“Their (Judicial Council) decision signals hope to our LGBTQ community that has not always seen the rule of love and grace winning over the letter of the archaic law the church still subscribes to,” Schaefer said after hearing about the ruling.
The Rev. Thomas Lambrecht, spokesman for Good News, said, “The decision will push future trial courts in a more punitive direction.
“Good News will continue to advocate scriptural doctrinal and moral teachings and be a voice for those whose evangelical faith is often discounted by the leadership of our church.”
Schaefer experienced no legal consequences for violating the United Methodist Book of Discipline, Lambrecht said, and publicly stated he could not uphold the covenant of all United Methodist clergy, although he is still serving in an active ministry.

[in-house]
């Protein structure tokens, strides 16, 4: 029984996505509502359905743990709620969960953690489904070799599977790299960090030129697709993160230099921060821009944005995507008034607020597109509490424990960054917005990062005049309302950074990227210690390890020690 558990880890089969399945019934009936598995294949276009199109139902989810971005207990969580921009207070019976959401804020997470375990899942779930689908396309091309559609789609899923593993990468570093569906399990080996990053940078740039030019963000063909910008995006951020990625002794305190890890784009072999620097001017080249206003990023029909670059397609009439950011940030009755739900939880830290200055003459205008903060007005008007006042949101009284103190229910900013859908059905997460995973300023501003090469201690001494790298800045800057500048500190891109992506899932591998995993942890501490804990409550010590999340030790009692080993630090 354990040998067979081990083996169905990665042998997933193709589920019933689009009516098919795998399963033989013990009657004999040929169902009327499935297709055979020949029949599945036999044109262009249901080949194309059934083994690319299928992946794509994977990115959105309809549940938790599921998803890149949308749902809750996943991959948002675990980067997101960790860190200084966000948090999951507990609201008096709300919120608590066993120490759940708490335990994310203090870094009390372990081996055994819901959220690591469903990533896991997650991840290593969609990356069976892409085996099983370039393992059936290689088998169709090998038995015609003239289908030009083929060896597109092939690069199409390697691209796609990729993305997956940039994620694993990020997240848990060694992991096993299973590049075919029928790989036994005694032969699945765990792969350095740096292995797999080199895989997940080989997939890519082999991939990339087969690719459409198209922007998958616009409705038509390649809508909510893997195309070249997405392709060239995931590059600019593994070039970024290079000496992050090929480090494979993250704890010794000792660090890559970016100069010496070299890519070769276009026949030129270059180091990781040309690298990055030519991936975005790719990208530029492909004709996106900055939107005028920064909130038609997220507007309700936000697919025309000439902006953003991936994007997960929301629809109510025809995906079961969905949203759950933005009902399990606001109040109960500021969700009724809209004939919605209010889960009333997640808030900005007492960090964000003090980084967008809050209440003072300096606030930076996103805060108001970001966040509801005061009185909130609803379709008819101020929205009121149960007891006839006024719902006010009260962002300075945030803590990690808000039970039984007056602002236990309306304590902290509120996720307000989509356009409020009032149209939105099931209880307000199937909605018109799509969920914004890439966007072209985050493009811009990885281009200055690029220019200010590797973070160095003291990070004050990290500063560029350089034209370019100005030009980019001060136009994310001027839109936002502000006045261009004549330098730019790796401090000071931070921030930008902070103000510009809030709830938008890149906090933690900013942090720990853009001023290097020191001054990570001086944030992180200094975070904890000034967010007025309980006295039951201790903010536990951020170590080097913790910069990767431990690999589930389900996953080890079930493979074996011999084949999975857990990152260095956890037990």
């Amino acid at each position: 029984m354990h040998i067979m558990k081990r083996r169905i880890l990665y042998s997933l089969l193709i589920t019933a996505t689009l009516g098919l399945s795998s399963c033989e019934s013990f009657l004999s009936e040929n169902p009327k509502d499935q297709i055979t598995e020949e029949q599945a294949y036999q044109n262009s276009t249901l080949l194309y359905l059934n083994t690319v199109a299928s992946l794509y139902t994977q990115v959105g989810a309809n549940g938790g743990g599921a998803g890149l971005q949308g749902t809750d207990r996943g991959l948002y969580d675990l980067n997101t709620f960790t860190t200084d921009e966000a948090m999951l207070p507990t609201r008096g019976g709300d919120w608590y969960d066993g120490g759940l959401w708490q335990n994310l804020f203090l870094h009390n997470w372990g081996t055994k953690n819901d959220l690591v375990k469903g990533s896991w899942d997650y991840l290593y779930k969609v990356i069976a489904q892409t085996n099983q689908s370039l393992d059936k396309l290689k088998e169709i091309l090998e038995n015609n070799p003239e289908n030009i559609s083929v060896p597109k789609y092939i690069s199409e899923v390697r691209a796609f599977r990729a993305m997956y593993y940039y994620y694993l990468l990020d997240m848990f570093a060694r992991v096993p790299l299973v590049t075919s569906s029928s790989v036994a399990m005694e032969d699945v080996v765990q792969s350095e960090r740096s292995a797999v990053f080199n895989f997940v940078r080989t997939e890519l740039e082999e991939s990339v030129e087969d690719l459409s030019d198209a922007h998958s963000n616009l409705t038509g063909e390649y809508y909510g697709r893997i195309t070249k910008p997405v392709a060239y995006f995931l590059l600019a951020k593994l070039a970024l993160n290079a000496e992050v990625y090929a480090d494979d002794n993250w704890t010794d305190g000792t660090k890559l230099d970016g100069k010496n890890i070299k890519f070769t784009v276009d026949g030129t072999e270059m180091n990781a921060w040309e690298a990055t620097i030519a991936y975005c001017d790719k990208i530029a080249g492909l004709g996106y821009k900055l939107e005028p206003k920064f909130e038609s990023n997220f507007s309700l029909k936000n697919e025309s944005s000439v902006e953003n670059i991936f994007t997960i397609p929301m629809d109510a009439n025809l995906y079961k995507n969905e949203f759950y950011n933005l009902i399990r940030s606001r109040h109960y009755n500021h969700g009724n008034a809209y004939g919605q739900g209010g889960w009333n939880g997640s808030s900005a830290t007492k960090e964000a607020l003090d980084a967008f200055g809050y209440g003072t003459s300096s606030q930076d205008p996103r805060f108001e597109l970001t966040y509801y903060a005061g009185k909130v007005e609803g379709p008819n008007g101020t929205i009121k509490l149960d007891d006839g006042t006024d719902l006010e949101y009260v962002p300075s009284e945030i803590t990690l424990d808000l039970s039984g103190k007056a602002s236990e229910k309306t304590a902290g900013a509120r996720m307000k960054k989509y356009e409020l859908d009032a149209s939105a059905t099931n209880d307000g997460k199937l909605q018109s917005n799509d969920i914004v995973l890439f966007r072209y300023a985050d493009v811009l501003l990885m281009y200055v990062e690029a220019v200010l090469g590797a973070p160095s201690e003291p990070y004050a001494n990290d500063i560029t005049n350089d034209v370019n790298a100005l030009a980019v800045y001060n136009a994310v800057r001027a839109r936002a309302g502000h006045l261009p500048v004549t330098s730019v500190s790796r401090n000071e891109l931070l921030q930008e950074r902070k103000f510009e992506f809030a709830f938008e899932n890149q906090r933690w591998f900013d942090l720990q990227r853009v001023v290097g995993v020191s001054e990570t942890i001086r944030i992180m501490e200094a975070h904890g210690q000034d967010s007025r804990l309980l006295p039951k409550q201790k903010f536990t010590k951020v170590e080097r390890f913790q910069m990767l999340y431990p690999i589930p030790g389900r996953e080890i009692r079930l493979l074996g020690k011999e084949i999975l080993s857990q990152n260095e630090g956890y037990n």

“Such an outcome betrays the dysfunction in our denomination and the inability to hold members accountable to the vows they have made,” Lambrecht said.
Question over penalty
Scott Campbell said it was central to the case that the appellate committee used two previous Judicial Council decisions to declare that the trial court had improperly mixed and matched penalties — one of which was based on a future possible act.
Although Schaefer was charged with performing a same-gender wedding in violation of church law, Campbell pointed out, “It’s been turned by the church into something totally different. They’re asking questions about what he’s going to commit to in the future.”
Making a penalty contingent on what a person may or may not do has been “clearly illegal” in United Methodist polity for some time, he told United Methodist News Service. “That’s a foundational point of justice, not only in the church system, but in the civil system as well.”